25 October 2015

The Rising Tide

Karl Denninger:
The problem with the claim is that there's a tide gauge (actually, several of them) in the San Francisco Bay basin.  One of them with a 75 year record is at Alameda Naval Air Station. 
It shows no material change in tidal levels.
When one actually stops to compare the claim that increased global temperatures will lead to rising ocean levels to elementary school science, it becomes readily obvious that the claim is, to put it bluntly, full of shit.  More precisely, the idea that higher temperatures lead to melting ice caps, which in turn leads to rising ocean levels is an extremely simplistic model that ignores some very basic and well-established scientific theories.

In the first place, it must be noted that ice (solid water) is less dense than liquid water, as evidenced by its tendency to float on water.  To wit:
Things float when they are positively buoyant, or less dense than the fluid in which they are sitting. This does not mean that an object has to be lighter than the fluid, as in the case of a boat; objects just need to have a greater ratio of empty space to mass than the fluid.
More to the point, pound for pound, ice takes up 9.05% more volume than its liquid counterpart.  Converting liquid water into solid requires more volume; reversing the process requires less volume.  Thus, melting ice caps and oceanic ice (e.g. icebergs) wouldn't necessarily increase oceanic levels at all simply because liquid water is more dense than solid water.

Moreover, it is estimated, at least in the case of icebergs, that only 10-20% of the volume of the ice sits above the water.  Assuming that the visible area is closer to 10% of volume than 20%, an iceberg that melts completely would have virtually no effect on ocean levels, since the visible volume is basically the same as the difference in volume between the solid and liquid forms of water.  As such, as the berg melts it would condense in volume and not cause anymore displacement.

Considering that water covers 71% of the earth's surface while only 1.7% of that volume is in solid form, it seems downright illogical to assert that such a relatively small amount of water will lead to increased oceanic levels as it condenses in volume.  Granted, some solid water is on land (e.g. glaciers), but given that water condenses when it melts, it does seem remarkably ignorant to hypothesize that melting ice caps will lead to unparalleled catastrophe.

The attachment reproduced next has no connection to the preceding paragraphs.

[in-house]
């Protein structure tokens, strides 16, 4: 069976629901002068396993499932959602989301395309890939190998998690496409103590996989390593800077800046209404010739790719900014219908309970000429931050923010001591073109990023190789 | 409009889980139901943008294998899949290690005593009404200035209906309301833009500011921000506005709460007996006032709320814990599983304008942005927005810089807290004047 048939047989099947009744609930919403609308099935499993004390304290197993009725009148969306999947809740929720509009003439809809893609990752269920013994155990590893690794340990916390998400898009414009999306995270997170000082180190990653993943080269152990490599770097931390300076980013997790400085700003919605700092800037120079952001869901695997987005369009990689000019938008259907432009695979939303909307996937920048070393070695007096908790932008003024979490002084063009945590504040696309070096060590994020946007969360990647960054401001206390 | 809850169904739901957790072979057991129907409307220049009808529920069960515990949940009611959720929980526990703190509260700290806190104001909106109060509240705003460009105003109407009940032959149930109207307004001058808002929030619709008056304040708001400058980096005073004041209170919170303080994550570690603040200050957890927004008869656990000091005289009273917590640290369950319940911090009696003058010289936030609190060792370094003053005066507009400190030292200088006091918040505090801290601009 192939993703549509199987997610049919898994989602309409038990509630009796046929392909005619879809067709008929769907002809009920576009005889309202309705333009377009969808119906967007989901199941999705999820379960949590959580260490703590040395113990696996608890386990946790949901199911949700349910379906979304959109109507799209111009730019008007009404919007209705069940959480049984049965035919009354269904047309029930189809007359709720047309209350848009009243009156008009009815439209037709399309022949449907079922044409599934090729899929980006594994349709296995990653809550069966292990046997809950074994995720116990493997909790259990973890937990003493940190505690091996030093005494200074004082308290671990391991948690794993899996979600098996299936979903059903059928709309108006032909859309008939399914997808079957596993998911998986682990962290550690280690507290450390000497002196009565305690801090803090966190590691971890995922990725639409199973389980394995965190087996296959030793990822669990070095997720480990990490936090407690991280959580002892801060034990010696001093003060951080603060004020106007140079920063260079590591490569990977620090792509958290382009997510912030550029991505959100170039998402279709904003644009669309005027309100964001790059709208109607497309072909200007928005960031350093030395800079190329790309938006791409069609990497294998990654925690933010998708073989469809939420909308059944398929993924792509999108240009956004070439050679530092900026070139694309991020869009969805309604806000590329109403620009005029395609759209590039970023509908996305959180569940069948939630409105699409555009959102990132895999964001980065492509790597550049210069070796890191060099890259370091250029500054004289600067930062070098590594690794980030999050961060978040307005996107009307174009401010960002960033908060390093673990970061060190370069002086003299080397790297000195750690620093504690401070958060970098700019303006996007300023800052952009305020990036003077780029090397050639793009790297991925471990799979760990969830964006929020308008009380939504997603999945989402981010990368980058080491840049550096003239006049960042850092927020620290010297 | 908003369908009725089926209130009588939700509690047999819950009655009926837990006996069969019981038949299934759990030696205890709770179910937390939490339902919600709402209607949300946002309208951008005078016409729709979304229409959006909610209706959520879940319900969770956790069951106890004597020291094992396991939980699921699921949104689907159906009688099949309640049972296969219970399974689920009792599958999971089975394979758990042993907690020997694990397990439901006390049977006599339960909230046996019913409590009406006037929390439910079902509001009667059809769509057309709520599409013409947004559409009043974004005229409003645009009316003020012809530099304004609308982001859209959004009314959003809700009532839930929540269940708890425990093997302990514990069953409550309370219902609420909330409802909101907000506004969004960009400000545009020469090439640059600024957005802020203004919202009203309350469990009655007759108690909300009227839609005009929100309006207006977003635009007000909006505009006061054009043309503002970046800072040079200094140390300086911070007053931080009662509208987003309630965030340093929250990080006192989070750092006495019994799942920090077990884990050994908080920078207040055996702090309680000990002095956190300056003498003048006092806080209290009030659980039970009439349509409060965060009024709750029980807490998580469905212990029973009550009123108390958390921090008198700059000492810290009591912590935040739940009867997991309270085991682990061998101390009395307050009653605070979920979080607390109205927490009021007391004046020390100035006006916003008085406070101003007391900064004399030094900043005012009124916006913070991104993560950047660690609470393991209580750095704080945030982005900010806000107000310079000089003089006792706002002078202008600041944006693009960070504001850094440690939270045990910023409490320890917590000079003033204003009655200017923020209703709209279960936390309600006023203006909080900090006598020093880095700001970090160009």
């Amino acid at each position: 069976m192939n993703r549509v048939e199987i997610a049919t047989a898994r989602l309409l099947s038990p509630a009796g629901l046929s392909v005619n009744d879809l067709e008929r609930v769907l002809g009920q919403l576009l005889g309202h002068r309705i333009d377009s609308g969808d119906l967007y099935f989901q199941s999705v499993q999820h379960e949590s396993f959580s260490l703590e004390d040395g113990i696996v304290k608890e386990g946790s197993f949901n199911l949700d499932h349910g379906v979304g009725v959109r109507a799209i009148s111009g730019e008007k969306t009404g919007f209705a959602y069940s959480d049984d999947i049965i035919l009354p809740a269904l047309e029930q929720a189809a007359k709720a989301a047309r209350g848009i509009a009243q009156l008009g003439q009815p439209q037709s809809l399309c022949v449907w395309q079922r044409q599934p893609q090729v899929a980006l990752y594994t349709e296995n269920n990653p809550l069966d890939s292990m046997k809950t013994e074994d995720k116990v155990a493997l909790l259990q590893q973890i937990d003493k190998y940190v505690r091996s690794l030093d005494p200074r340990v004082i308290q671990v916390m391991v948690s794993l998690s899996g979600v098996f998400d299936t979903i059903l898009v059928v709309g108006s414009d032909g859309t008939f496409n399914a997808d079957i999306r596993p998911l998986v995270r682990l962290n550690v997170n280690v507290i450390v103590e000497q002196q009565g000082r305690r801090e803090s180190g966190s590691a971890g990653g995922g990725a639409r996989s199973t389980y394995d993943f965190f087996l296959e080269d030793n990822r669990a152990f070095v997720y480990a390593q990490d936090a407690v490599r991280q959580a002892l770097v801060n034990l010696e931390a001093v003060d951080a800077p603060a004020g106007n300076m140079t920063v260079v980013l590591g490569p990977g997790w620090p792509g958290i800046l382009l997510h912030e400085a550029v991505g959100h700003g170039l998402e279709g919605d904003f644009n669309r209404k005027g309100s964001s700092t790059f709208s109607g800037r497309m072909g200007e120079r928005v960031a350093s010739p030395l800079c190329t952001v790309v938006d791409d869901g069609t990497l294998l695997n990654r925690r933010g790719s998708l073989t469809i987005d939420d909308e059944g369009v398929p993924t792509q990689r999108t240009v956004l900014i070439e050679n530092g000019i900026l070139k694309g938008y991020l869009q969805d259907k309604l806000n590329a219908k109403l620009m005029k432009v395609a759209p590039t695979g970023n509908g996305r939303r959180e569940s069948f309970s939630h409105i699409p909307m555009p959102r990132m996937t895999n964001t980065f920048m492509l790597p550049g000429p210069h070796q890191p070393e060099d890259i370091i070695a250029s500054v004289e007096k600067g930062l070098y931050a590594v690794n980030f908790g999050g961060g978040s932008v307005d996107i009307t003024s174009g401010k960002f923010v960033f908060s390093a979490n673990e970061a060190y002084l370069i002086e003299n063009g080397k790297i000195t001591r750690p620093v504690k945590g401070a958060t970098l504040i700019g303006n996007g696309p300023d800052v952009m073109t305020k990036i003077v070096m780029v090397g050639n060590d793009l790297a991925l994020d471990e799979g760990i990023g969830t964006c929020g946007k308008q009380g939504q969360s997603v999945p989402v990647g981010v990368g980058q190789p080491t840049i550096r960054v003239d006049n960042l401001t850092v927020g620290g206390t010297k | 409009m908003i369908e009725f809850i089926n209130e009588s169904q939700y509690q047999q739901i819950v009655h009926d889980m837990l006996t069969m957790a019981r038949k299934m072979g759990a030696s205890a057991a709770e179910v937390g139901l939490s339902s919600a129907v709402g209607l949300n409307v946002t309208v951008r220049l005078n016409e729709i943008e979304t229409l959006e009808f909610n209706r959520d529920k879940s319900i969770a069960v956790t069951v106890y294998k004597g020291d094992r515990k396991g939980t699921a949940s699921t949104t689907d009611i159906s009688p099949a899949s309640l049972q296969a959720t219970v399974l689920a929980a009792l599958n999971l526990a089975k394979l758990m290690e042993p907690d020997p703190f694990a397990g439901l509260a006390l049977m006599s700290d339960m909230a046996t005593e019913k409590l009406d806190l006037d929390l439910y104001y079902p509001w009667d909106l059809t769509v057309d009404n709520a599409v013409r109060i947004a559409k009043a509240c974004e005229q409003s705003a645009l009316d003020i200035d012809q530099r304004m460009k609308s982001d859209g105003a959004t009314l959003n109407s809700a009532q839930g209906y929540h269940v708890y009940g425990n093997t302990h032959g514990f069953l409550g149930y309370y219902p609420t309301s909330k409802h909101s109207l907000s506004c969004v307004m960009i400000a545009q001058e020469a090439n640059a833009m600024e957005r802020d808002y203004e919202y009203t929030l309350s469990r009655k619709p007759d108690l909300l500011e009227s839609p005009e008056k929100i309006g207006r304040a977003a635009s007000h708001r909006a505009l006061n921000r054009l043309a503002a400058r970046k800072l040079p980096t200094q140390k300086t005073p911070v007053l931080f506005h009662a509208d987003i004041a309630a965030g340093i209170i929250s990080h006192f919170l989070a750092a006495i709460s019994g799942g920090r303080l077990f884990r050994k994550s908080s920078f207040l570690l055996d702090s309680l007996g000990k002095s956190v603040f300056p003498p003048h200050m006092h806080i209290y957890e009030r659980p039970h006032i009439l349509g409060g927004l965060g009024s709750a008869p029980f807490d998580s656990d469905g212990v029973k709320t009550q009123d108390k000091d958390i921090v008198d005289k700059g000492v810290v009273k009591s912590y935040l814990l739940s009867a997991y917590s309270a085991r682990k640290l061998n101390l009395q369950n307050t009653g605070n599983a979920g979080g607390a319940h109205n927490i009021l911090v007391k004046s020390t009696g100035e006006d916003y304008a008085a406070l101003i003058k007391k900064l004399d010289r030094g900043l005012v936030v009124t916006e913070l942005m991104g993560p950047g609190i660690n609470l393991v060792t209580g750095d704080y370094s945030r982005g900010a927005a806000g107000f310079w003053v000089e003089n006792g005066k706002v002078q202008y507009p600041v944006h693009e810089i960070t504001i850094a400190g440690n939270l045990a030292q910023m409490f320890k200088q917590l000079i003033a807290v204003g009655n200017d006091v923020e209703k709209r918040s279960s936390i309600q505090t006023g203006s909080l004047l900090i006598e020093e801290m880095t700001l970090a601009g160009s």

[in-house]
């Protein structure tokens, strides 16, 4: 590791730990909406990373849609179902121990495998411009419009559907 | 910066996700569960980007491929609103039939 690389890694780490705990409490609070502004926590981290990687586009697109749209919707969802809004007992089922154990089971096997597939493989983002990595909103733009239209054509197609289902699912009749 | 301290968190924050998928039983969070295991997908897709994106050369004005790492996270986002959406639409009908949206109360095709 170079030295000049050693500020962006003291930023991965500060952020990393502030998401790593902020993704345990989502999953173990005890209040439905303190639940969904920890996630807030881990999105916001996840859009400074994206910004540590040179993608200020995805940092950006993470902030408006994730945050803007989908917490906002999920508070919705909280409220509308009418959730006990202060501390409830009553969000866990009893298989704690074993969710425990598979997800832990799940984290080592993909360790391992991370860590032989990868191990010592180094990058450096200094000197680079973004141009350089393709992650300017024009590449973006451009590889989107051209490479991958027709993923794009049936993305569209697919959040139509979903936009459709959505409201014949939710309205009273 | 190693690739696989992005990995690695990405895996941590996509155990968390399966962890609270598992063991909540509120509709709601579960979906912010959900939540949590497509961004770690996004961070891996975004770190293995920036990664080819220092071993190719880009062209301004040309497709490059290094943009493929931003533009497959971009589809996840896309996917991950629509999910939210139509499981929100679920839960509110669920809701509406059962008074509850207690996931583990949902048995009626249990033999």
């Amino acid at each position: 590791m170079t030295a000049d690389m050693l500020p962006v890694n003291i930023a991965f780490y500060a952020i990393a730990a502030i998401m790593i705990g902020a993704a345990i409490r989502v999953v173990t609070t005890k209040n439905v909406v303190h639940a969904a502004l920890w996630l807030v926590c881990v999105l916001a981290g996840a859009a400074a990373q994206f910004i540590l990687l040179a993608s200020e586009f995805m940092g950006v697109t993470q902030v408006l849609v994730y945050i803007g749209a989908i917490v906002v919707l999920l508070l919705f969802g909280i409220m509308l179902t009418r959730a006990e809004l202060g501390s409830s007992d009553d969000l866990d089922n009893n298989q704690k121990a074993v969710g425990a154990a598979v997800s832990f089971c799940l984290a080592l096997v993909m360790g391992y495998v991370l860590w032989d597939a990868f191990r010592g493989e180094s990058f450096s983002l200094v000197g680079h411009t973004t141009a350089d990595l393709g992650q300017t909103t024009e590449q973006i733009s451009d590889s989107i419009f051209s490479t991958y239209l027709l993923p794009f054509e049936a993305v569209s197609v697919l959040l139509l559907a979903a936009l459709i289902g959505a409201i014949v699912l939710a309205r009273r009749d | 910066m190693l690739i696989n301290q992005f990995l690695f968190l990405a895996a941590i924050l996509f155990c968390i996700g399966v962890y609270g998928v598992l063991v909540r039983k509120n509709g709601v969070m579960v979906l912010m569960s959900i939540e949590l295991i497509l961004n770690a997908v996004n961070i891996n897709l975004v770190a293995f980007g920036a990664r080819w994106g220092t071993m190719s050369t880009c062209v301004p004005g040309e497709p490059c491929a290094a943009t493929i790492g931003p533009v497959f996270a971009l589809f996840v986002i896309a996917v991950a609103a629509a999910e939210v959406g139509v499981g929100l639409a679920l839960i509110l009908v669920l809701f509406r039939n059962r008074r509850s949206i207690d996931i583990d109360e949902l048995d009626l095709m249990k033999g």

Finally, one must also account for evaporation when discussing the water cycle.  If higher temperatures led to more melted ice, they would also likely lead to an increase of water vapor in the atmosphere.  Per Wikipedia:
The main ways water vapor is added to the air: wind convergence into areas of upward motion; precipitation or virga falling from above; daytime heating evaporating water from the surface of oceans, water bodies, or wet land; transpiration from plants; cool or dry air moving over warmer water; and lifting air over mountains. [Emphasis added.]
Ocean water evaporation is very much contingent on relative temperature:
The most noticeable pattern in the time series is the influence of seasonal temperature changes and incoming sunlight on water vapor. In the tropics, a band of extremely humid air wobbles north and south of the equator as the seasons change. This band of humidity is part of the Intertropical Convergence Zone, where the easterly trade winds from each hemisphere converge and produce near-daily thunderstorms and clouds. Farther from the equator, water vapor concentrations are high in the hemisphere experiencing summer and low in the one experiencing winter. [Emphasis added.]
Obviously, if more ocean water evaporates in the summer when the temperatures are warmer, then it should make sense to assert that warmer global temperatures will generally extend and/or accelerate this cycle.  If that is indeed the case, then it should also seem reasonable to assert that the evaporation cycle would ameliorate the admittedly limited effect of melting ice.  Hell, for all anyone knows, the evaporation cycle might be severe enough to add so much water to the atmosphere that ocean levels recede and the coastline expands.

Anyhow, as Karl Denninger points out, the mere fact that ocean levels haven't risen in conjunction with temperature should suffice to refute the theory that global warming leads  to rising ocean levels.  In fact, given the basic science of the water cycle and the chemical properties of water, it seems to be a downright ignorant assertion.  Perhaps it would be best to simply start ridiculing global warming scaremongers for being so ignorant about science.

No comments:

Post a Comment